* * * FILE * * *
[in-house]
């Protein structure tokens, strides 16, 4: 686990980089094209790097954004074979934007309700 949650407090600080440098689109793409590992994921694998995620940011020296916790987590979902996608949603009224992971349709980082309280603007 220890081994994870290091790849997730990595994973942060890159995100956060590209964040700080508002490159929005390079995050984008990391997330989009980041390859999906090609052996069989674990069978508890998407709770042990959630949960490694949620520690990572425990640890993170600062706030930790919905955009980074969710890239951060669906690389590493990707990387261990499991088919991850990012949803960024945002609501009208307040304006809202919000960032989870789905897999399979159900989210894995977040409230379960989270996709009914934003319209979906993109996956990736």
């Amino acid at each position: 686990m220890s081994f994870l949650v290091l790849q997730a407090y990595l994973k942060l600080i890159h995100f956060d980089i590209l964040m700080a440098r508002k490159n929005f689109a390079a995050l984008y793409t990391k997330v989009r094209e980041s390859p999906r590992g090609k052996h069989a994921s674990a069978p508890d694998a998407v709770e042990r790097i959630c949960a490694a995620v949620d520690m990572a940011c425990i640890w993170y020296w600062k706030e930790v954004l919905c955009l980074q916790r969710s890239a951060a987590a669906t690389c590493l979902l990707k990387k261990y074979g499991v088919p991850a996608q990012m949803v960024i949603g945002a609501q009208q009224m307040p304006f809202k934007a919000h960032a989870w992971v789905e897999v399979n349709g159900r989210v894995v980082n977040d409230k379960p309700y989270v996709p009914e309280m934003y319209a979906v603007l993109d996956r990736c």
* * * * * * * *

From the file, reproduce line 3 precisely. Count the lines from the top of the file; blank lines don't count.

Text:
């Amino acid at each position: 686990m220890s081994f994870l949650v290091l790849q997730a407090y990595l994973k942060l600080i890159h995100f956060d980089i590209l964040m700080a440098r508002k490159n929005f689109a390079a995050l984008y793409t990391k997330v989009r094209e980041s390859p999906r590992g090609k052996h069989a994921s674990a069978p508890d694998a998407v709770e042990r790097i959630c949960a490694a995620v949620d520690m990572a940011c425990i640890w993170y020296w600062k706030e930790v954004l919905c955009l980074q916790r969710s890239a951060a987590a669906t690389c590493l979902l990707k990387k261990y074979g499991v088919p991850a996608q990012m949803v960024i949603g945002a609501q009208q009224m307040p304006f809202k934007a919000h960032a989870w992971v789905e897999v399979n349709g159900r989210v894995v980082n977040d409230k379960p309700y989270v996709p009914e309280m934003y319209a979906v603007l993109d996956r990736c």